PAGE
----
Performing Arts Festival Makes Spoleto the Place to Be This Summer

http://www.dreamstime.com/stock-image-spoleto-image5794121In the summertime, Italy can be a bit crowded and a little toasty. But if you’ve got a yen for the arts – especially music – chances are you’d be willing to overlook the excessive number of visitors and even the weather to enjoy one of the world’s premiere arts-related festivals – the Festival Dei Dui Mondi, the Festival of Two Worlds.

Founded in 1958 by composer Gian Carlo Menotti, this incredible festival, which – for 15 years – was paired with a sister festival in Charleston, South Carolina, offers locals and visitors almost three weeks full of performances by seasoned professionals (many well known) in disciplines that include opera, dance, theater, fine art, and a variety of other genres ranging from choral music to contemporary musical offerings. It’s two weeks of total immersion into the arts, and visitors can purchase tickets to as few or as many performances as they wish.

What You’ll See and Hear

The program at the Spoleto Festival changes each year, but you will find some repeat performers every now and then. Happily, the groups are international and you just might be rewarded with something you’ve never seen or heard before. It’s not unusual, for example, to watch a modern dance company from New York City perform one evening and then hear traditional Japanese music in the same spot the next. You can be sure, however, that all the groups were carefully selected before given a spot at this acclaimed festival.

Often, audience members will have the opportunity to hear premieres of a new work, such as an opera or a choral piece or perhaps a groundbreaking new theatrical production. In addition, however, you’re likely to find some old favorites on the program, such as major symphonic works or a classic opera.

All of the productions are held at venues throughout Spoleto, which was chosen by Menotti (who died in 2007) because this lovely Perugian town boasted two indoor theaters as well as an outdoor Roman theaters, numerous churches, and several other spots that were ideal for such a festival. In addition, Menotti loved the small town feel of Spoleto and its undisputable beauty, and thought the setting ideal for a summer festival.

If you’re interesting in being in Spoleto for the festival, it’s a wise idea to start your accommodations shopping early and to secure at least some tickets for the performances you’re really interested in attending while you are there. As some venues are much smaller than others, tickets can be quite limited, though productions that the festival suspects will be popular are generally held in the larger venues, if suitable. You can also purchase tickets once you arrive, in case you find yourself with some free time.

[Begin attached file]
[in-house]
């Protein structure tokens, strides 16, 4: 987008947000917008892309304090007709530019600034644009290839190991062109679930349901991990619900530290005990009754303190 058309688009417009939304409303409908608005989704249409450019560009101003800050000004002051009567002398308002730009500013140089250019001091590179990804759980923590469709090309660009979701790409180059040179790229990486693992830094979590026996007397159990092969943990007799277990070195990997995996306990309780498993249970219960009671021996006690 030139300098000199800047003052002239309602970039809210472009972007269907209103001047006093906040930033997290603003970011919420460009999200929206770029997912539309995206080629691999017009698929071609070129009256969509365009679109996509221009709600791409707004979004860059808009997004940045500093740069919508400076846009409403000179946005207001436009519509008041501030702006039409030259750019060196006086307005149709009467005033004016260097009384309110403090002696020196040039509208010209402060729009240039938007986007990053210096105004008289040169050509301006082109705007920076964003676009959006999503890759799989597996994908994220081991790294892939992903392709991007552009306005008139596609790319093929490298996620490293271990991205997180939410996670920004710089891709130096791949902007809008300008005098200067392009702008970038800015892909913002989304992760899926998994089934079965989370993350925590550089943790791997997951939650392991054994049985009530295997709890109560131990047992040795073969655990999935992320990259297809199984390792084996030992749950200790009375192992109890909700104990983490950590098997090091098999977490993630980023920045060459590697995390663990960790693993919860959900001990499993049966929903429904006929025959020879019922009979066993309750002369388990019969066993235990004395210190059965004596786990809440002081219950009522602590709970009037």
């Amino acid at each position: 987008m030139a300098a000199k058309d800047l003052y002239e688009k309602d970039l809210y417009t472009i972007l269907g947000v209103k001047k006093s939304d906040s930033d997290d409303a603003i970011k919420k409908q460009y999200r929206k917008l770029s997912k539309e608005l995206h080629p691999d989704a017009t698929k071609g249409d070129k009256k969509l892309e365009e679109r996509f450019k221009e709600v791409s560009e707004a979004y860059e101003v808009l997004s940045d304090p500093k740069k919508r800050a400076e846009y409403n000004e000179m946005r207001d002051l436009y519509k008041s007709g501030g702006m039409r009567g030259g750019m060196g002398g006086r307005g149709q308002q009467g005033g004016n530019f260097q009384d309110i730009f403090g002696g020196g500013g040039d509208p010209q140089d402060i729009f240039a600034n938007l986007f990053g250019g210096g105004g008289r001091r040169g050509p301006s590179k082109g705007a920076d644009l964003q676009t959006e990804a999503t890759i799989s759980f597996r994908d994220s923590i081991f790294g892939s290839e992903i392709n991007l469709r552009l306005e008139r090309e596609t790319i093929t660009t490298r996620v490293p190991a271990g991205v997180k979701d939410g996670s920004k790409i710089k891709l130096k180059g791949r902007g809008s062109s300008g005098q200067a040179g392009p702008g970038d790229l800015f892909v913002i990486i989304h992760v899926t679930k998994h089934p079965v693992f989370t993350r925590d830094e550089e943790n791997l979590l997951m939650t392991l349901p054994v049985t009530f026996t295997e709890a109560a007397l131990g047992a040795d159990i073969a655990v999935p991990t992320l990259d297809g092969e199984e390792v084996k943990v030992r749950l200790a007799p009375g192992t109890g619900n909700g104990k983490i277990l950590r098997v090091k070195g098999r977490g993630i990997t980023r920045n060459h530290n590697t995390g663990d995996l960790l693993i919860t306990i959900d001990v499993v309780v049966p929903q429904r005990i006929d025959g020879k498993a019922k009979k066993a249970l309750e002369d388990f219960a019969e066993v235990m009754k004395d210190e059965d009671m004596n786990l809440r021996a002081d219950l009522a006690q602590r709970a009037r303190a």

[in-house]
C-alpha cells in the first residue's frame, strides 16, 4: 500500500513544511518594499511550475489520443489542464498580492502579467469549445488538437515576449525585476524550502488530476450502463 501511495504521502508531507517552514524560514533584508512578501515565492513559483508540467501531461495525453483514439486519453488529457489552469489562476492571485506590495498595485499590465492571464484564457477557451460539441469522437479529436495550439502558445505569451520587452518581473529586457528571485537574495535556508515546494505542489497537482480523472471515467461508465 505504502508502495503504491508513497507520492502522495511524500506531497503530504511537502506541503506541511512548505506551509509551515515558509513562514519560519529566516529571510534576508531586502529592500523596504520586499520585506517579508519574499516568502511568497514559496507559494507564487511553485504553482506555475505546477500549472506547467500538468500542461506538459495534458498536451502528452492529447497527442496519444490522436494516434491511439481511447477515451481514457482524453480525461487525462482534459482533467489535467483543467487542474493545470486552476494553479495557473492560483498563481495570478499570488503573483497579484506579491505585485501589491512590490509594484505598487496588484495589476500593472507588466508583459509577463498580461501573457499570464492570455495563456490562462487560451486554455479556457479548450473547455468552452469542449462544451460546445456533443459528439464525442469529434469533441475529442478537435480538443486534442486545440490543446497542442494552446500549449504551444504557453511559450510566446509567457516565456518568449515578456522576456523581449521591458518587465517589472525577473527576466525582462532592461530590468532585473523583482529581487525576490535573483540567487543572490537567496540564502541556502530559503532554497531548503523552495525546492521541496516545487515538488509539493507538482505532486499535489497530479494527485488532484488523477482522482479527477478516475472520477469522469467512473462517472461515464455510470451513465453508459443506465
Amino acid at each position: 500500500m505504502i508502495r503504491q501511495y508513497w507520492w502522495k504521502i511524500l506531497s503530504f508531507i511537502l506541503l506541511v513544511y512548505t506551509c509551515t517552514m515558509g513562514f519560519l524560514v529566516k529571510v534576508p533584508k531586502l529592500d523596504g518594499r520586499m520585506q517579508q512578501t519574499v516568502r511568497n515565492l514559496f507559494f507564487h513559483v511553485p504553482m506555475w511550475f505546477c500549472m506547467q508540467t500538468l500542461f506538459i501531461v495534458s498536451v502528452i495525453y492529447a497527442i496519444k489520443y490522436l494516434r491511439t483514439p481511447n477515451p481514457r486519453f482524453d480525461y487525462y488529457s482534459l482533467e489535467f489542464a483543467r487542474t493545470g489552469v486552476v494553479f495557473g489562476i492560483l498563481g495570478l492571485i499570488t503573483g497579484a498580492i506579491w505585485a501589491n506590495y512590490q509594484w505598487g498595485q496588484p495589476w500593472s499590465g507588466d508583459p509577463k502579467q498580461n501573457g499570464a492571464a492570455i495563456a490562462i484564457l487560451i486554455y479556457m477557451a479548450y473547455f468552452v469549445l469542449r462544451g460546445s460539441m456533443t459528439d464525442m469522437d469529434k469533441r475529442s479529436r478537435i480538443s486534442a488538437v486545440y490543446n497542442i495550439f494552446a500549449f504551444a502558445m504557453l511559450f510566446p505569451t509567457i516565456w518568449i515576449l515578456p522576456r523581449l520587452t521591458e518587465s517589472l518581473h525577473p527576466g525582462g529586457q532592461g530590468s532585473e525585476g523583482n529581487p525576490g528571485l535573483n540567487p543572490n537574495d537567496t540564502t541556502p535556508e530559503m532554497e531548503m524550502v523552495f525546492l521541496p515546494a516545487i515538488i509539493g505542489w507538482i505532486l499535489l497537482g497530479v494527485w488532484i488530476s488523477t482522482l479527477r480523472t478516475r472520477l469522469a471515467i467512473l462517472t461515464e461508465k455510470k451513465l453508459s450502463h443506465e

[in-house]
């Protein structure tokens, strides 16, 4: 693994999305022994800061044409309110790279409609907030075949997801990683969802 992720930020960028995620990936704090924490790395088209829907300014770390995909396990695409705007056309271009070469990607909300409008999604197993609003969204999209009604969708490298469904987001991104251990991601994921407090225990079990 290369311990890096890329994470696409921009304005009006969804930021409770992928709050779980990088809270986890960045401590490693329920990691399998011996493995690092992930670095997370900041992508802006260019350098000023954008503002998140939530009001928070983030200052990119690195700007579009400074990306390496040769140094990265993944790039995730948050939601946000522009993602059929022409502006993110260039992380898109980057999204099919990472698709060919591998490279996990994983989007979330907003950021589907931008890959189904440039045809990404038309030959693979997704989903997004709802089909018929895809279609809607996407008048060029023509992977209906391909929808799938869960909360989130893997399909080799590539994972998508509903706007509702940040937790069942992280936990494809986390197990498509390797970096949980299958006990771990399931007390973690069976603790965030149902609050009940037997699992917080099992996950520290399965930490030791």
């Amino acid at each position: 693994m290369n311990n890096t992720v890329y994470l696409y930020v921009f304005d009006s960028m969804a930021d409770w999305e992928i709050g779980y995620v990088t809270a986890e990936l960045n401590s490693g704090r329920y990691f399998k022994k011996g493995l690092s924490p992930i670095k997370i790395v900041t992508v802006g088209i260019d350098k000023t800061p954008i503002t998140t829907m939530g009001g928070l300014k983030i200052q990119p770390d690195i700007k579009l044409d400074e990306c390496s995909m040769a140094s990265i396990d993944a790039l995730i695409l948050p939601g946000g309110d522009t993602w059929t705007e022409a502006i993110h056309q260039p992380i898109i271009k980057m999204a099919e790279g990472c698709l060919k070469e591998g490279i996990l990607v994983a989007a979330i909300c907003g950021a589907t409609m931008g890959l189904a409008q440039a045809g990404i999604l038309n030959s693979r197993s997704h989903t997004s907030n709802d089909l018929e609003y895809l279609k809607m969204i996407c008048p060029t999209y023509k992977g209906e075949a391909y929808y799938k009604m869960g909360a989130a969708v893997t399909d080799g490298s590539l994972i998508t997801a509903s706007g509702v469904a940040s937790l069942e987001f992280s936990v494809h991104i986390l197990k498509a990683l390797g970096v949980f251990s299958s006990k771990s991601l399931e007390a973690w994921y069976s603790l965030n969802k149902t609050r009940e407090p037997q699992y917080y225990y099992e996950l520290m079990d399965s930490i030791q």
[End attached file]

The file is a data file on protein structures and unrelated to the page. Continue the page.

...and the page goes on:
Other Things to Do and See in Spoleto

Situated at the foot of the Apennines in east-central Umbria, Spoleta is most known for its beauty and rich history. So, if you’re hoping to do some sightseeing while you’re there, your time will mostly be consumed by viewing ancient and historic structures, including a few wonderful palazzi, aqueducts, B.C.-era bridges, and a fourteenth century fortress.

The city’s Duomo – the Cathedral of Santa Maria dell’Assunta – is magnificent, built in the late 12th/early 13th century. Several other churches are also notable, including the remains of the 5th century Basilica of San Salvatore, the Romanesque-style San Giorgio Maggiore, and the 13th century, pink stoned gothic church of San Domenico. Awesome!

If museums are your thing, check out the Palazzo Collicolla modern art museum, which has quite an impressive collection for a small museum. You’ll find some Alexander Calder pieces in here as well as throughout Spoleto. Ancient art lovers should be sure to visit the Diocesan Museum at the Church of Saint Eufemia, which displays wonderful pieces of religious art from the Middle Ages through the Baroque era.

The National Archaeological Museum also has an interesting collection. The museum adjoins the Roman amphitheater and its displays include English-written explanations of what you’re seeing, which doesn’t happen very often in Italy, especially in the small towns.

Whatever you wish to see, know that it’s not difficult to explore the city on foot. As a matter of fact, that’s the best way to do it. Many of the attractions are quite close together so it’s easy to visit several spots all in the scope of just a few hours…and sightseeing is certainly a nice time filler between concerts.

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